Topeka A bill before the Kansas Legislature that narrows the definition of what is considered an airport hazard has gained opposition from airports across the state and the U.S. military.
Both the Army and Air Force have written letters stating that House Bill 2652 would threaten military training and deployment capabilities by allowing development to encroach on airfields.
John Armbrust, executive director of the Governor's Military Council, said the legislation "puts nearly all of our state's military activities at risk."
The bill is supported by a company called Pflumm 143 Inc., which has been trying to develop land at 143rd Street and Pflumm Road in Olathe near the Johnson County Executive Airport.
Michael Menghini, a representative of Pflumm, told legislators that the company has been caught in a power struggle over zoning between Olathe and Johnson County.
Olathe officials have approved Pflumm's application to rezone the land from agricultural to a residential area, he said. But Johnson County commissioners have disapproved of the zoning change.
The battle went all the way to the Kansas Supreme Court, which ruled that the city and county had independent zoning authority.
"Each governmental entity wants to place upon the land different conditions that make it impossible for our company to develop," Menghini said.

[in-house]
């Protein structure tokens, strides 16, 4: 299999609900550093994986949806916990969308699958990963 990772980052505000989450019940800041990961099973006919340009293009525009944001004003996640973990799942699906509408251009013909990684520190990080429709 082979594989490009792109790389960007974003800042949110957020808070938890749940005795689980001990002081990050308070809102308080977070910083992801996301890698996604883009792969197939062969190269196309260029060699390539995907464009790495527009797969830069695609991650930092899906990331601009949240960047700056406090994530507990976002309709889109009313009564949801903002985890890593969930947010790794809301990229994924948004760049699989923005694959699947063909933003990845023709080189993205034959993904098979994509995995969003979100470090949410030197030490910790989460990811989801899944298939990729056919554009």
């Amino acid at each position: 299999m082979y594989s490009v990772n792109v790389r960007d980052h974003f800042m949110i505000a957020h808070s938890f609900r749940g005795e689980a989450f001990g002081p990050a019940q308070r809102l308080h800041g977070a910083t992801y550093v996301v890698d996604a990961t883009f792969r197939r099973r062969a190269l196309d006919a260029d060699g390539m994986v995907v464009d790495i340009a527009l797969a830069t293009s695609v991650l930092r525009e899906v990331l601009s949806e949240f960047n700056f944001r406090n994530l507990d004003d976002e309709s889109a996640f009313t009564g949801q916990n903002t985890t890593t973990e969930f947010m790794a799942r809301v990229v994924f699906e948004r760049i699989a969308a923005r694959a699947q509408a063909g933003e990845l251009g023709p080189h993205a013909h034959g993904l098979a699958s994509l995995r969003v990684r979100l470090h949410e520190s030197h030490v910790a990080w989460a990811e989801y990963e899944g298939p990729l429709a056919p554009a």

The bill narrows the definition of airport hazard, which can be used to protect airspace from development, to physical structures only.
But critics of the bill say there are many land uses without structures that pose a threat to air safety and should be kept far away from airfields.
For example, poorly drained locations that attract birds, or land uses that create dust, smoke or steam would no longer be considered an airport hazard, under the bill.
Richard Haig, who is chairman of the Lawrence Aviation Advisory Board and a pilot, said that while he has been on the board issues have come up that would have created wildlife hazards for aircraft. "If the changes in this bill were enacted we would not have had the ability to mitigate these issues," he said.
Haig said he was speaking on behalf of himself because the bill was brought to his attention too late for consideration by the advisory board.